The University of Chicago has a variety of lecture series for local citizens. The Compton Lectures handled by the Fermi Institute, focus on developments in the physical sciences. This spring the lectures will take place every Saturday morning at 11:00 in the Kersten Physics Teaching Center, 5720 S. Ellis Ave. Another option is the Smart Lecture Series in the Division of Humanities, which on May 16 will offer Professor Sheila Crane of the University of Virginia talking on “Ethnography and Architecture in the City at War” (4:30-6:30 p.m., Cochrane-Woods Art Center 157, 5540 S. Greenwood Ave.). A stimulating new addition to the university is the Institute of Politics, spearheaded by former White House advisor David Axelrod. The Institute offers a rich program of speakers, often addressing controversial topics, frequently with workshops. All events at the Institute are free and open to the public. Yet another fine resource is the Reva and David Logan Center, the new arts building at the U. of C. that offers numerous literary, dramatic, musical, and cinematic performances, some of which require purchased tickets, some of which are free. Once a month the Center offers a free Saturday afternoon family workshop, such as the one called “Lego Animation” scheduled for 2:00 p.m. on April 27 in the Center’s Digital Media Lab. Further, the Booth School of Business at the U. of C. has the highly-regarded Myron Scholes Global Markets Forum, an on-going series. The series is open to the public, though the coordinators ask for advance registration. Finally, International House at the U. of C. also has a regular series of talks and performances that are free and open to anyone. The U. of C. calendar is available at http://eventuchicago.edu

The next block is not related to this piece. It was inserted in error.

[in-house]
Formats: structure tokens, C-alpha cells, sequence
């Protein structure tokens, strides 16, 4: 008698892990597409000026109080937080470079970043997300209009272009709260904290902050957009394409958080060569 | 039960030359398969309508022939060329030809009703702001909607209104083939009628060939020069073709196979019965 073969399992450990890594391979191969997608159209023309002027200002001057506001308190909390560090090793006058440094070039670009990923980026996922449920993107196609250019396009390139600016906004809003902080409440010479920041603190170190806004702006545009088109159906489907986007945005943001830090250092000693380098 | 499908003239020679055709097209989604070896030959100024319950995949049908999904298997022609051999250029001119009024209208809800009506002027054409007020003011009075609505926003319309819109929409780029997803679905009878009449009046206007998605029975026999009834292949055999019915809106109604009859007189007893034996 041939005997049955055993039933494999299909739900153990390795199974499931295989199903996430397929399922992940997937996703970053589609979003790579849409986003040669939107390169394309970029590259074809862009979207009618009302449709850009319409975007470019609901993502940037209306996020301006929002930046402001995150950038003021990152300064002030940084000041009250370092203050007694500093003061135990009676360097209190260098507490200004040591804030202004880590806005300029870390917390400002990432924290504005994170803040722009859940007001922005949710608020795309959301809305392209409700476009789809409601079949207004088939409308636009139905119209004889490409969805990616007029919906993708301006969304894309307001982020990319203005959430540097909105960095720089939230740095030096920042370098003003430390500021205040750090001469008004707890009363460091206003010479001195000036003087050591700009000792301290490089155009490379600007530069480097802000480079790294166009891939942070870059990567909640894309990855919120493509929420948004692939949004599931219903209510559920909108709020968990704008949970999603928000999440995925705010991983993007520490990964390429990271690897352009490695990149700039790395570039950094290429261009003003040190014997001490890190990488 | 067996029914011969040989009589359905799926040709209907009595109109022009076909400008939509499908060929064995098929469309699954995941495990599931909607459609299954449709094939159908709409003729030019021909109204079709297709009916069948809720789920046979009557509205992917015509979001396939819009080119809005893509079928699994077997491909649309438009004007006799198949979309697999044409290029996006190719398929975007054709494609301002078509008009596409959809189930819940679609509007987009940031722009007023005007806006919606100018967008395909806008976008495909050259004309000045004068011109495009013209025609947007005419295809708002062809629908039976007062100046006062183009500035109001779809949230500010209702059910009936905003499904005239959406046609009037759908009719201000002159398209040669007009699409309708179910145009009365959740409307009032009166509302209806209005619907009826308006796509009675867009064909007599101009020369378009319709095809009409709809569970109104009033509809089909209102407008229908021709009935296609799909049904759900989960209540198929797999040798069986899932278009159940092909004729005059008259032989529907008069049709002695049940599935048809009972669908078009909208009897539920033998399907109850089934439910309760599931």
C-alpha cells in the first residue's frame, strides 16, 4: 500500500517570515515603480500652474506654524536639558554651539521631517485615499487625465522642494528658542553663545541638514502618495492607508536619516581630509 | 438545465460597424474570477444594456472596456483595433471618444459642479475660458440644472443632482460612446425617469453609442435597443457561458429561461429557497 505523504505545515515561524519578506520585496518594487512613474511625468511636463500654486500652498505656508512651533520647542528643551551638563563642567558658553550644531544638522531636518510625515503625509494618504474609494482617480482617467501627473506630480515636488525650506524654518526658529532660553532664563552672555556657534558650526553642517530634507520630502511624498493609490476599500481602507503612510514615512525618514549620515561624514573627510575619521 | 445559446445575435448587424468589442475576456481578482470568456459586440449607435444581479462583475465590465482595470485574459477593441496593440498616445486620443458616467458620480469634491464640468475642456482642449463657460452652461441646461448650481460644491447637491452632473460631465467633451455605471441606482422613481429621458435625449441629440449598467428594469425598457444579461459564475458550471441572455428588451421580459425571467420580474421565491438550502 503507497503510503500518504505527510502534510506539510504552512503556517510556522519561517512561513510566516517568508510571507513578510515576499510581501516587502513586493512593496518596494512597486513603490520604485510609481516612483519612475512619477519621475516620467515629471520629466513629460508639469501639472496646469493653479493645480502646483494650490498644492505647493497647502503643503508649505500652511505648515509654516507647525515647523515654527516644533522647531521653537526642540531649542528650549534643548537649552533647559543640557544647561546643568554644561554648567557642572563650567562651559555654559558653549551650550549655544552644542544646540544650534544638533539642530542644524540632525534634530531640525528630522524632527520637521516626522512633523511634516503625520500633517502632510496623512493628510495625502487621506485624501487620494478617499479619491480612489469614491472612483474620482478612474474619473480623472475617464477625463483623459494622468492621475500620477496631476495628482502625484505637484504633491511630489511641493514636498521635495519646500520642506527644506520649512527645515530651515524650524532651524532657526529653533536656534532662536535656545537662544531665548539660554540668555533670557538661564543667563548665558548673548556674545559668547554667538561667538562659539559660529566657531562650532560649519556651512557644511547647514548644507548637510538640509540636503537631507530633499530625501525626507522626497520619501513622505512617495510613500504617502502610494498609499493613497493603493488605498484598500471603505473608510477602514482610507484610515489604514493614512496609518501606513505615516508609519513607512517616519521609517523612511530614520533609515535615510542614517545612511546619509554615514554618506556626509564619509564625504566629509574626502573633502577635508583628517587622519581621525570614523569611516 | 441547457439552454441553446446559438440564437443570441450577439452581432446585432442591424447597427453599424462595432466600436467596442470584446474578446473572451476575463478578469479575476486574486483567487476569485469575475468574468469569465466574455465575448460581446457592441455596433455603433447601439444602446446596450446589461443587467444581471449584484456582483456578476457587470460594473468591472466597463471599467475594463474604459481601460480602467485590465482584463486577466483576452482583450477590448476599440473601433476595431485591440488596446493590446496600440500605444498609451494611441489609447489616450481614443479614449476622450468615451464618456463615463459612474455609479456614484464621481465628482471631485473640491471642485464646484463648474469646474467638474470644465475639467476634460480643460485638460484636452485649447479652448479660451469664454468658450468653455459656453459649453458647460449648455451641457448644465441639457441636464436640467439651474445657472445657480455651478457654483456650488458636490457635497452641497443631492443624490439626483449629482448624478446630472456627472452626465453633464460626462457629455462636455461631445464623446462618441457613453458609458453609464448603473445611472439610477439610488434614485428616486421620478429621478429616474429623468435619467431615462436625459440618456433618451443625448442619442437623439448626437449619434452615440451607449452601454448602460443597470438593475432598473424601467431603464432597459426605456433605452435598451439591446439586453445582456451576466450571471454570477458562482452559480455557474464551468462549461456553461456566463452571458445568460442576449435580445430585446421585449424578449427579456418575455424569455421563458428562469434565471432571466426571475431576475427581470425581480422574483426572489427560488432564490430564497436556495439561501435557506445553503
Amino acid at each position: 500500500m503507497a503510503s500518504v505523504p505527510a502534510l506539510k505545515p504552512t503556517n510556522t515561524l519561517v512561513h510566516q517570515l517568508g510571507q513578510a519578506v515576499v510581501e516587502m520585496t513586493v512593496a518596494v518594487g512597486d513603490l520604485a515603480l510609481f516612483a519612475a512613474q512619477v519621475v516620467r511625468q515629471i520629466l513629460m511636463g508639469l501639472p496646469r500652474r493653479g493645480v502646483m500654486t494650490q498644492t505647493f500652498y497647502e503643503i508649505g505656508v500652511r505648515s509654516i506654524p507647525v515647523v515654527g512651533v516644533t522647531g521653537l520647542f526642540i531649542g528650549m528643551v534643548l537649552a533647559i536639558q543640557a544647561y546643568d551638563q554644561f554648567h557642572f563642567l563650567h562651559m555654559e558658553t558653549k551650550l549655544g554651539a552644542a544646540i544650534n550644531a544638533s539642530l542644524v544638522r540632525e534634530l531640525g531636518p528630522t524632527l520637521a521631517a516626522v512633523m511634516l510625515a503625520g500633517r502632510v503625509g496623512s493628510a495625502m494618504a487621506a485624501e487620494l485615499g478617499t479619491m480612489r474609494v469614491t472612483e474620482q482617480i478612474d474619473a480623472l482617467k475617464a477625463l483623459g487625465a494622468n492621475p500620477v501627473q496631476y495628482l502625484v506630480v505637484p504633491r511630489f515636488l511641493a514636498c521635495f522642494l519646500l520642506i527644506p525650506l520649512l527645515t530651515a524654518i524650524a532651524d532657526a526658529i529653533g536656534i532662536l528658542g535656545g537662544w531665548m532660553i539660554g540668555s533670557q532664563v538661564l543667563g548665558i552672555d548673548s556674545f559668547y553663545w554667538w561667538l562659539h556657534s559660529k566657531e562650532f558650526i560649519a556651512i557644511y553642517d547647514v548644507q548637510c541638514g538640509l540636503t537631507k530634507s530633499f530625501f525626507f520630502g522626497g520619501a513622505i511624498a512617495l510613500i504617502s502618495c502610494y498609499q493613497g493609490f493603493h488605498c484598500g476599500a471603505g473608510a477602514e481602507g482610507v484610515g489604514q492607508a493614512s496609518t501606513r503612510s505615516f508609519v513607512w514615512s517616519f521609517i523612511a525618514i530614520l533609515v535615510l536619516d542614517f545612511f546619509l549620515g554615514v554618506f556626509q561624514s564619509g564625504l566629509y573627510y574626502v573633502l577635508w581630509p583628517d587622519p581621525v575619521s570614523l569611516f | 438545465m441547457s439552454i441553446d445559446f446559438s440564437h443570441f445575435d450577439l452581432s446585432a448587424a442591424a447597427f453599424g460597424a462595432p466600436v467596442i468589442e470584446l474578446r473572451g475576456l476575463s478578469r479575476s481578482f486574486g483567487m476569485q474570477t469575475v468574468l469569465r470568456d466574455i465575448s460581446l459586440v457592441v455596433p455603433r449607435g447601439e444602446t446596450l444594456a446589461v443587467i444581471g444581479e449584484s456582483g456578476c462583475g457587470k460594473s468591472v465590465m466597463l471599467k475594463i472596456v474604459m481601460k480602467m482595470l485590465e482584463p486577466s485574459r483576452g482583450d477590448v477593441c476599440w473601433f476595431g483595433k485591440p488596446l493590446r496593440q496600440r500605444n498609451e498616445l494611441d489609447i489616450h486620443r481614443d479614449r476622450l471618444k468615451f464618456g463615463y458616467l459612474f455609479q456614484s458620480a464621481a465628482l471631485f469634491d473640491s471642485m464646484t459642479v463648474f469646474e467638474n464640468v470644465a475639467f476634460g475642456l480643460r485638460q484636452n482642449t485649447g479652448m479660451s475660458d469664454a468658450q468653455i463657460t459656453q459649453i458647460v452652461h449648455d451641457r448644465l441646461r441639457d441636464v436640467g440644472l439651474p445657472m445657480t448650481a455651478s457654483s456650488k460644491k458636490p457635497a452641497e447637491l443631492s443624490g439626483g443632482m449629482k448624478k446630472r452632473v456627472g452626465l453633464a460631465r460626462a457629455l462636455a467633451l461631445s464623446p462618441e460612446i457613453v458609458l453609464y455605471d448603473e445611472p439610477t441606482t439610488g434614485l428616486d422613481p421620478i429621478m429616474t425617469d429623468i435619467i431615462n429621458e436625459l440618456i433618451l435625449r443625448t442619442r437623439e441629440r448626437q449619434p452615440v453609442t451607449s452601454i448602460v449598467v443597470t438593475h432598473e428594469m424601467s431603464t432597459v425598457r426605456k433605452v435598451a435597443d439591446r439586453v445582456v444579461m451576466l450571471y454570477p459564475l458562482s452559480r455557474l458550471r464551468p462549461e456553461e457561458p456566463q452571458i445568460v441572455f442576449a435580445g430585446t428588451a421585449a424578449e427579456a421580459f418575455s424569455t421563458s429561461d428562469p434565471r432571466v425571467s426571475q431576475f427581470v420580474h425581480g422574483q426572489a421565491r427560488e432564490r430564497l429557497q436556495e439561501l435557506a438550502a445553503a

Northwestern, too, has some notable series for the public. The Klopsteg Lectures focus on science in human culture and feature a number of interesting speakers each quarter. For example, on April 22 Sarah Igo of Vanderbilt will talk on American privacy.  On May 6, Richard Tucker of Michigan will talk about global ecology. Both talks are from 4:00-5:30 p.m. in University Hall, Room 201. The Silverstein Lecture Series is also for the public, focusing on advances in genetics and medical research. In this series, Louis Guillette, Jr. from the University of South Carolina will soon give the lecture twice: April 24 from 6:00-8:00 p.m. in Evanston at the McCormick Tribune Center, and April 25 from 6:00-8:00 p.m. at the Laurie Medical Research Center, 303 E. Superior St. in Chicago.  In addition, at the Block Museum on the Evanston campus, Tim Griffin, editor of The Kitchen, will give the annual Eliza and Todd Warnock Lecture on May 22; his topic is “Compression,” and the lecture is free and open to the public. (The Northwestern calendar, accessible at http://planitpurple.northwestern.edu, lists other options and enables a user to make a narrow search for a specific kind of event.)